“I. ‘Desire’ is the actual essence of man, in so far as it is conceived, as determined to a particular activity by some given modification of itself. ...  By the term desire ... I here mean all man’s endeavours, impulses, appetites, and volitions, which vary according to each man's disposition, and are, therefore, not seldom opposed one to another, according as a man is drawn in different directions, and knows not where to turn.
II. ‘Pleasure’ is the transition of a man from a less to a greater perfection.
III. ‘Pain’ is the transition of a man from a greater to a less perfection.”
You may find it strange to describe pleasure and pain as transitions, but as Spinoza explains:
“I say transition: for pleasure is not perfection itself. For, if man were born with the perfection to which he passes, he would possess the same, without the emotion of pleasure. This appears more clearly from the consideration of the contrary emotion, pain. No one can deny, that pain consists in the transition to a less perfection, and not in the less perfection itself: for a man cannot be pained, in so far as he partakes of perfection of any degree. Neither can we say, that pain consists in the absence of a greater perfection. For absence is nothing, whereas the emotion of pain is an activity; wherefore this activity can only be the activity of transition from a greater to a less perfection—in other words, it is an activity whereby a man's power of action is lessened or constrained.”
I have added the latter quotation also in order to give you also an impression of the way Spinoza argues.
As always, I must restrict myself in my blogs and so I cannot summarize the other emotions here (but didn’t Spinoza do it himself in his book?). But if you are going to read the chapter, pay then special attention to the passages on passionate love (propositions XXXIII - XXXVIII): It is as if Spinoza himself has been betrayed by a lover.
Although the list of emotions is already quite long, Spinoza says that he didn’t describe them all: “I have neglected the outward modifications of the body observable in emotions, such, for instance, as trembling, pallor, sobbing, laughter, &c., for these are attributable to the body only, without any reference to the mind.” (Comments on proposition LIX)
I’ll end my notes on Spinoza’s definitions of emotions with a quotation. Desire is for Spinoza the most important emotion. It’s a kind of drive or impulse to get what we like, to attain a goal, etc. Does this mean that we desire the object because we consider it good? Not at all: “in no case do we strive for, wish for, long for, or desire anything, because we deem it to be good, but on the other hand we deem a thing to be good, because we strive for it, wish for it, long for it, or desire it.” (Comments on proposition IX) Think about it when you want to follow your desires.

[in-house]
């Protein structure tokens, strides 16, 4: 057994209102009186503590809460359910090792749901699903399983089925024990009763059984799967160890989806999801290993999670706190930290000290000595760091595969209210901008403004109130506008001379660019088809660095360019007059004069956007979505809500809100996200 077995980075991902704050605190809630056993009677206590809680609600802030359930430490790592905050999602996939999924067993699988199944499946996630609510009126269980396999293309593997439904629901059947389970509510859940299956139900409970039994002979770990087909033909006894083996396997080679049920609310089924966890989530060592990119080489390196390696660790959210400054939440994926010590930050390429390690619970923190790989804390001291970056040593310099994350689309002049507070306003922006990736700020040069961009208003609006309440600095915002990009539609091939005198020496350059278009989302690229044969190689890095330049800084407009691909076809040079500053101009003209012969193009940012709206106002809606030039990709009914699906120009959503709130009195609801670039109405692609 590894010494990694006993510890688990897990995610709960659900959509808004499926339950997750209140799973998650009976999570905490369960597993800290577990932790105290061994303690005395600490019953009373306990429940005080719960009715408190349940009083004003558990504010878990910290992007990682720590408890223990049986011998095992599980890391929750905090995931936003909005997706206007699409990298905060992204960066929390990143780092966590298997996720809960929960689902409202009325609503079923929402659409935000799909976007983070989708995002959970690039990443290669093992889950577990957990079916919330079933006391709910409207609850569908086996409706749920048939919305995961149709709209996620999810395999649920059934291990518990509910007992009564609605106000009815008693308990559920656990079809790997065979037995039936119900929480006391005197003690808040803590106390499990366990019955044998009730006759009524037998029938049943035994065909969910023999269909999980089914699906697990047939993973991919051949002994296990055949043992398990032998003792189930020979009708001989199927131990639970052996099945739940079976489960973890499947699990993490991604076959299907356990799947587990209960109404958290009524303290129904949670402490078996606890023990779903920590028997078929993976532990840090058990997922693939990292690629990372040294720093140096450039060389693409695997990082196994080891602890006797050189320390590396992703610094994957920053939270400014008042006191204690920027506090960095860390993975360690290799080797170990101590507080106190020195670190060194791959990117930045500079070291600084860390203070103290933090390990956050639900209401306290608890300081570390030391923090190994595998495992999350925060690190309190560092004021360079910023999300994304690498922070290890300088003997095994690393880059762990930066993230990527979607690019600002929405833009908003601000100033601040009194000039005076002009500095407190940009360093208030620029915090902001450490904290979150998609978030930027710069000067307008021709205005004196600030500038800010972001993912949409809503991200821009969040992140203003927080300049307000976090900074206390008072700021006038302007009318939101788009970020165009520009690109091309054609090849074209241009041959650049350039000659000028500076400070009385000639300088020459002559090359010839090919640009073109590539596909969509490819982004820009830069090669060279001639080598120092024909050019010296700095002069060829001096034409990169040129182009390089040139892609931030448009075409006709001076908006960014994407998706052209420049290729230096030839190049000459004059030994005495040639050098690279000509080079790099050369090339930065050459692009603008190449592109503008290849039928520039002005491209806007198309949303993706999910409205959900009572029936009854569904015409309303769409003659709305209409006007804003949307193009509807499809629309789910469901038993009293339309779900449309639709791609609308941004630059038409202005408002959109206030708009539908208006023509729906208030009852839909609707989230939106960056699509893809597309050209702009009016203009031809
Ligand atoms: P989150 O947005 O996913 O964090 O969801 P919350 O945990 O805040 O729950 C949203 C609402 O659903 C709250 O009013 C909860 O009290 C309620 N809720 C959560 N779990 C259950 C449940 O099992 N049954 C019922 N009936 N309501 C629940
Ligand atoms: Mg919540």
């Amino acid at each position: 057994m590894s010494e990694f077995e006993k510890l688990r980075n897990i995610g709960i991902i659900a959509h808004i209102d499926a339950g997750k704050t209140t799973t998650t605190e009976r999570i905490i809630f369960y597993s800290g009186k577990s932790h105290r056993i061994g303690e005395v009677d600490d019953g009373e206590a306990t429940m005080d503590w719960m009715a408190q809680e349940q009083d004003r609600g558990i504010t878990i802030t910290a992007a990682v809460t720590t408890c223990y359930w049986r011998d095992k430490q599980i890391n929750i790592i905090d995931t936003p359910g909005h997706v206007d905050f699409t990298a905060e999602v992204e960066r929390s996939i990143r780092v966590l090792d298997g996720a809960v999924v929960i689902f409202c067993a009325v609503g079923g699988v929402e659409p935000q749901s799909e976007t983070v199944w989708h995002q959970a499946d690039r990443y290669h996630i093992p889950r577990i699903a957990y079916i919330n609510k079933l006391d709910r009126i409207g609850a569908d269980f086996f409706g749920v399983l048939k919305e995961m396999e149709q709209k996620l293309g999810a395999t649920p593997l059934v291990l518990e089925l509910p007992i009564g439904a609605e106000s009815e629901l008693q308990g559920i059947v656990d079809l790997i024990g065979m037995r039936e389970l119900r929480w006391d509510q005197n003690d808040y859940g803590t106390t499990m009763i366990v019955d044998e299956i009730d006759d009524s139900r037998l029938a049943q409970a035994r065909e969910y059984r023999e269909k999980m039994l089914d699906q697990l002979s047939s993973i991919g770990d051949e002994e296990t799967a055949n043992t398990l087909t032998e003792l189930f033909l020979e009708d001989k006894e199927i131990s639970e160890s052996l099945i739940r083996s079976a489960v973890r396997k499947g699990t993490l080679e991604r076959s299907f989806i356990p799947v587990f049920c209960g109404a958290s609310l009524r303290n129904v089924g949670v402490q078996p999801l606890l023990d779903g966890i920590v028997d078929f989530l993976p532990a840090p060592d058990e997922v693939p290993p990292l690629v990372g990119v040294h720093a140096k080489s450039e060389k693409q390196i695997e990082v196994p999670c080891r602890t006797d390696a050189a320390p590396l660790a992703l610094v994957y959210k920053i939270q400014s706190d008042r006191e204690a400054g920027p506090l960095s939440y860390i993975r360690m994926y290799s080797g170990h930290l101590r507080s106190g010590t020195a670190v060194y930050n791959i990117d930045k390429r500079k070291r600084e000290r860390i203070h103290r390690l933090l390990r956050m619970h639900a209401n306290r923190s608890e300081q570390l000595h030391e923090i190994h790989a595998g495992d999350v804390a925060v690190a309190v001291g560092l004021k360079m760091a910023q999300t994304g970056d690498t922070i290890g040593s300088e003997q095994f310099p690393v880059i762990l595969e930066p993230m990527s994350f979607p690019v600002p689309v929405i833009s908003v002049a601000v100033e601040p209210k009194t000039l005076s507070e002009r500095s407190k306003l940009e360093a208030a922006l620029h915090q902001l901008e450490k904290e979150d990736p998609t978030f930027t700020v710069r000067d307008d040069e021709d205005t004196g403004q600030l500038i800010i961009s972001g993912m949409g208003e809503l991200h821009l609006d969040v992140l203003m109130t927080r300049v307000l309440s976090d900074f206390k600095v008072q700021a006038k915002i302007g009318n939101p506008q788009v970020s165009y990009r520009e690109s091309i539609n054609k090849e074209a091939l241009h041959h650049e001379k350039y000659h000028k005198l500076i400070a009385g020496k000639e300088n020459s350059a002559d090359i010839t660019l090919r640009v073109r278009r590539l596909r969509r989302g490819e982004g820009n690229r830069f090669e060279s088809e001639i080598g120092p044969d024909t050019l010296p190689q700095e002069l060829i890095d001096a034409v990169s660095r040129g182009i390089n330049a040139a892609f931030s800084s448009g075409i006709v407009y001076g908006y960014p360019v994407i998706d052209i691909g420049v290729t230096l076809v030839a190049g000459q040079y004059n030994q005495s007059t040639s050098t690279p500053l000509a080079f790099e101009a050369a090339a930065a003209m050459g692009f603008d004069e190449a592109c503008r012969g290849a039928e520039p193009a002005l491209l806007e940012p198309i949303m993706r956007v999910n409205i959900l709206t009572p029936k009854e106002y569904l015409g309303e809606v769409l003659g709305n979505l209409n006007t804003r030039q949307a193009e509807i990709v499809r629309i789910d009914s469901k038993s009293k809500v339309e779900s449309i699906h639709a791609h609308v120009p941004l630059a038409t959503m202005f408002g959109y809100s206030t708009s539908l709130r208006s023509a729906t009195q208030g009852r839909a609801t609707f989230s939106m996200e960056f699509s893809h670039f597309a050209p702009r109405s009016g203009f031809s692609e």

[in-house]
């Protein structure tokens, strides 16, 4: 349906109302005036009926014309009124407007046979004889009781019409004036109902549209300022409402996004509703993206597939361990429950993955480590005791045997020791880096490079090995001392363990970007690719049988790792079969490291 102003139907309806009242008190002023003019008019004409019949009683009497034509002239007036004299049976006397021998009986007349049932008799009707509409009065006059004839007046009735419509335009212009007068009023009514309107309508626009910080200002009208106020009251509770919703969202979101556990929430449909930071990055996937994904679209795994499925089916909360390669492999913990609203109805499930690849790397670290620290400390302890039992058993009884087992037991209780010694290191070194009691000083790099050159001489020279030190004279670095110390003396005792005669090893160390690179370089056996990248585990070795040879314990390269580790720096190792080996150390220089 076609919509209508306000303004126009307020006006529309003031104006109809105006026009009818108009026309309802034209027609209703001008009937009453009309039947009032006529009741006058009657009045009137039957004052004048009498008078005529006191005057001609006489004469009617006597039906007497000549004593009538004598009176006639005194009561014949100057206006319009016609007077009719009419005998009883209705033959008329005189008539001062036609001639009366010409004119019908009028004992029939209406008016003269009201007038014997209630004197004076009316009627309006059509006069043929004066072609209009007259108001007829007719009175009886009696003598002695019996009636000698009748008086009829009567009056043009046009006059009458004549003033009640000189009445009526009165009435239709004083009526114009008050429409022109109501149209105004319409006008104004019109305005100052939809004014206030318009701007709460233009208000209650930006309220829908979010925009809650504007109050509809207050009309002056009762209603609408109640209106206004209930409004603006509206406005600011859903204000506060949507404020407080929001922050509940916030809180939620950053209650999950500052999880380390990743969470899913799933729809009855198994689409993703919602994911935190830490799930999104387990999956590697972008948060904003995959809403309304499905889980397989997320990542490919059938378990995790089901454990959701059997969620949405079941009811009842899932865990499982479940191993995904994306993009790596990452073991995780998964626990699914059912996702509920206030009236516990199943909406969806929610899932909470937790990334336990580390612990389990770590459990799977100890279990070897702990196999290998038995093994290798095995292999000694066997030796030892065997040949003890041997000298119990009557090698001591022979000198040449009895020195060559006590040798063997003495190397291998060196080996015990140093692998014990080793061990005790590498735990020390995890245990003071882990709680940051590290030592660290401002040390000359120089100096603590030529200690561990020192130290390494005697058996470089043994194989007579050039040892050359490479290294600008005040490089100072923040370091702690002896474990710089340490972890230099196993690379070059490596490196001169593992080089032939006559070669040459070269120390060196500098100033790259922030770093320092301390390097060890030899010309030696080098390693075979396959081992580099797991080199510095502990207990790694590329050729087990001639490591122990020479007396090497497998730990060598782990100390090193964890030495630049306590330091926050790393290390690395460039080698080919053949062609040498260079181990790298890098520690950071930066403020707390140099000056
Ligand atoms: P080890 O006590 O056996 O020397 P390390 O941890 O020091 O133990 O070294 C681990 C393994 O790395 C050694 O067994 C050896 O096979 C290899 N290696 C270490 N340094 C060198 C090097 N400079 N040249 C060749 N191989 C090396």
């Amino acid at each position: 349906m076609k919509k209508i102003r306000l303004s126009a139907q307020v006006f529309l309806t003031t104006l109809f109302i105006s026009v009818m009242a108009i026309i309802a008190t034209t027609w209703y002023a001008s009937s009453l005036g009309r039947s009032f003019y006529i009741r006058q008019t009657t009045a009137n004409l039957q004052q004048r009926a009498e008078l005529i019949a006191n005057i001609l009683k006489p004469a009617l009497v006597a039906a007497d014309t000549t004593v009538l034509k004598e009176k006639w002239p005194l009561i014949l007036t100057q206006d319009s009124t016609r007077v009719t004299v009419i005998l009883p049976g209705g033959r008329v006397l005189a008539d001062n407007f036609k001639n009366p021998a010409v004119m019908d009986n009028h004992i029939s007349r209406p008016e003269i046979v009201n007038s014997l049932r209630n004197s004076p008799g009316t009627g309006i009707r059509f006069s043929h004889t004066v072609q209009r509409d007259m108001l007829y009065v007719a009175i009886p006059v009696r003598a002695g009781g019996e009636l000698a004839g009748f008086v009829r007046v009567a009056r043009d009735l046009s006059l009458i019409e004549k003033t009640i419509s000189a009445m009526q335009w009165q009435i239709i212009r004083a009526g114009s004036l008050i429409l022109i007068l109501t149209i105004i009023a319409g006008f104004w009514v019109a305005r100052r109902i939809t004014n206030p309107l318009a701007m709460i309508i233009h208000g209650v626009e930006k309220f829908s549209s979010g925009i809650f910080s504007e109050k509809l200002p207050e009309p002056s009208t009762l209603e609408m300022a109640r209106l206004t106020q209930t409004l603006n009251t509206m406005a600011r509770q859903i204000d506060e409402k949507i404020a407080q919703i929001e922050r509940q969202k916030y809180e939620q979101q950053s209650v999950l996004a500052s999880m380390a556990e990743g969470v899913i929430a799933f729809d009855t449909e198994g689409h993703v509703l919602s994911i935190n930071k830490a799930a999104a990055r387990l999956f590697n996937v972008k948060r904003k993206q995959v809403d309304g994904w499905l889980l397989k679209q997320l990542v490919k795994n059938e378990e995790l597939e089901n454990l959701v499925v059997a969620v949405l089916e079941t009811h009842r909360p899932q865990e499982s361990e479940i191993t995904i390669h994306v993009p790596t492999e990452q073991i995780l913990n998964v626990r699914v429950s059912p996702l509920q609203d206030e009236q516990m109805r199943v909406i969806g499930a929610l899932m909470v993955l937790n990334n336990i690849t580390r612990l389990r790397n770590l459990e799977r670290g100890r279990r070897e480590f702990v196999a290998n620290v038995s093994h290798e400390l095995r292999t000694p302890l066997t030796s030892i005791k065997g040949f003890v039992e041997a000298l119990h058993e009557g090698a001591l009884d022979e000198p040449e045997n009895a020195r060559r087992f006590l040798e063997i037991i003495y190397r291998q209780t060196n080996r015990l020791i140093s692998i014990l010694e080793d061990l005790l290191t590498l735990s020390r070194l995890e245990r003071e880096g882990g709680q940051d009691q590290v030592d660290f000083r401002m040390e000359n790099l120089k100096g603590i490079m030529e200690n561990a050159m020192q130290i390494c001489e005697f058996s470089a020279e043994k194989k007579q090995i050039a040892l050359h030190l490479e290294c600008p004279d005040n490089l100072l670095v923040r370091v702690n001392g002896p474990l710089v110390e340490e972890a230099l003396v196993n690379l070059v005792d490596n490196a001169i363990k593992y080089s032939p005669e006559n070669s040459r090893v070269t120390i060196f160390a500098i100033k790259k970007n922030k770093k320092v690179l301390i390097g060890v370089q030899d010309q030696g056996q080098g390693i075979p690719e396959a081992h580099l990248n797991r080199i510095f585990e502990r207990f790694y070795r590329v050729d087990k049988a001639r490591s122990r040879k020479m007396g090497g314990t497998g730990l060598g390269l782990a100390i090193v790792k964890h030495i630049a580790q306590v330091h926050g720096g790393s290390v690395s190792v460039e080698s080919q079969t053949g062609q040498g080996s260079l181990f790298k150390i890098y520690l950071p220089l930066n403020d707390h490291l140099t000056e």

Quotations from Spinoza, Benedict de, The Ethics, on

Monday, April 30, 2018

Karl Marx 200 Years

House of Marx's birth: The first house from the left 
(photo taken when I visited it many years ago)

“The philosophers have only interpreted the world, in various ways; the point, however, is to change it”, as Karl Marx’s 11th and last Thesis on Feuerbach reads. Has there been any philosopher in this world to whom these words apply better than to Marx himself?
This week, on 5 May, it is exactly 200 years ago that Karl Marx was born in the old town of Trier in Germany to a middle-class family. He would lead a life full of contradictions. Though being of bourgeois origin, he didn’t follow the interests of a man of bourgeois origin, despite his own theory. And though he was financially supported by his friend Friedrich Engels, who was a capitalist and who owned a large textile factory at Manchester, England, his aim was to bring down the class of the capitalists. Moreover, Marx did not change the world by leading the life of a political activist, but by leading the life of a full-blood philosopher and scholar: Just by interpreting the world he changed the world. However, others, like Lenin, Stalin, Ebert, Jaurès, MacDonald, Troelstra etc., would actively change the world based on Marx’s theory, although probably not always in the way Marx had imagined.
That’s what most people think of, when they think of Karl Marx: His political impact, and then his impact on communism in the first place, but also on social-democracy. However, his influence has been much wider. Marxist ideas have influenced feminism, economic theory, sociology and philosophy and who knows what more. Marx’s approach and method for studying society could (and can) be applied to many social fields. To restrict myself to my own fields of interest and to persons who had a direct impact on my ideas, in sociology many thinkers have been affected by Marx’s ideas without becoming Marxists, like Dahrendorf, C. Wright Mills and Giddens. In philosophy Marx’s ideas led to the critical theory of the Frankfurt philosophers like Adorno, Horkheimer and Marcuse, which brought forth one of the most prominent thinkers of today: Jürgen Habermas. I want to mention also the Hungarian philosopher György Lukács, who is famous for developing Marx’s idea of class consciousness. It’s striking that thinkers and activists outside the political field have been influenced by the ideas of the”Young Marx” in particular.